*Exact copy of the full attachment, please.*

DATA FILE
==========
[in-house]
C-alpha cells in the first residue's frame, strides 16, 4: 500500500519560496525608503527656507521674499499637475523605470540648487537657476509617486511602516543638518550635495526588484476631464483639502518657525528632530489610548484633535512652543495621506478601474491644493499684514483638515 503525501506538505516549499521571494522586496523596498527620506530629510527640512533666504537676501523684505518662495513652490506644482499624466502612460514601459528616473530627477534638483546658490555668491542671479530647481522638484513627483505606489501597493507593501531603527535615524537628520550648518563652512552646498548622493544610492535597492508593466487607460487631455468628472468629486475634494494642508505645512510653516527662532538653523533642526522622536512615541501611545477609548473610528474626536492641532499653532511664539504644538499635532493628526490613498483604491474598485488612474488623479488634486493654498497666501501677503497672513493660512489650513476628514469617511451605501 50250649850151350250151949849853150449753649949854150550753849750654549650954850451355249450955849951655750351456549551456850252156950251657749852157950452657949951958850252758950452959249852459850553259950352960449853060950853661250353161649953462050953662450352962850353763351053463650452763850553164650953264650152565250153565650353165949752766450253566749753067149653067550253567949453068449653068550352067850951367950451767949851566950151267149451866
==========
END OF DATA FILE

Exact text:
[in-house]
C-alpha cells in the first residue's frame, strides 16, 4: 500500500519560496525608503527656507521674499499637475523605470540648487537657476509617486511602516543638518550635495526588484476631464483639502518657525528632530489610548484633535512652543495621506478601474491644493499684514483638515 503525501506538505516549499521571494522586496523596498527620506530629510527640512533666504537676501523684505518662495513652490506644482499624466502612460514601459528616473530627477534638483546658490555668491542671479530647481522638484513627483505606489501597493507593501531603527535615524537628520550648518563652512552646498548622493544610492535597492508593466487607460487631455468628472468629486475634494494642508505645512510653516527662532538653523533642526522622536512615541501611545477609548473610528474626536492641532499653532511664539504644538499635532493628526490613498483604491474598485488612474488623479488634486493654498497666501501677503497672513493660512489650513476628514469617511451605501 50250649850151350250151949849853150449753649949854150550753849750654549650954850451355249450955849951655750351456549551456850252156950251657749852157950452657949951958850252758950452959249852459850553259950352960449853060950853661250353161649953462050953662450352962850353763351053463650452763850553164650953264650152565250153565650353165949752766450253566749753067149653067550253567949453068449653068550352067850951367950451767949851566950151267149451866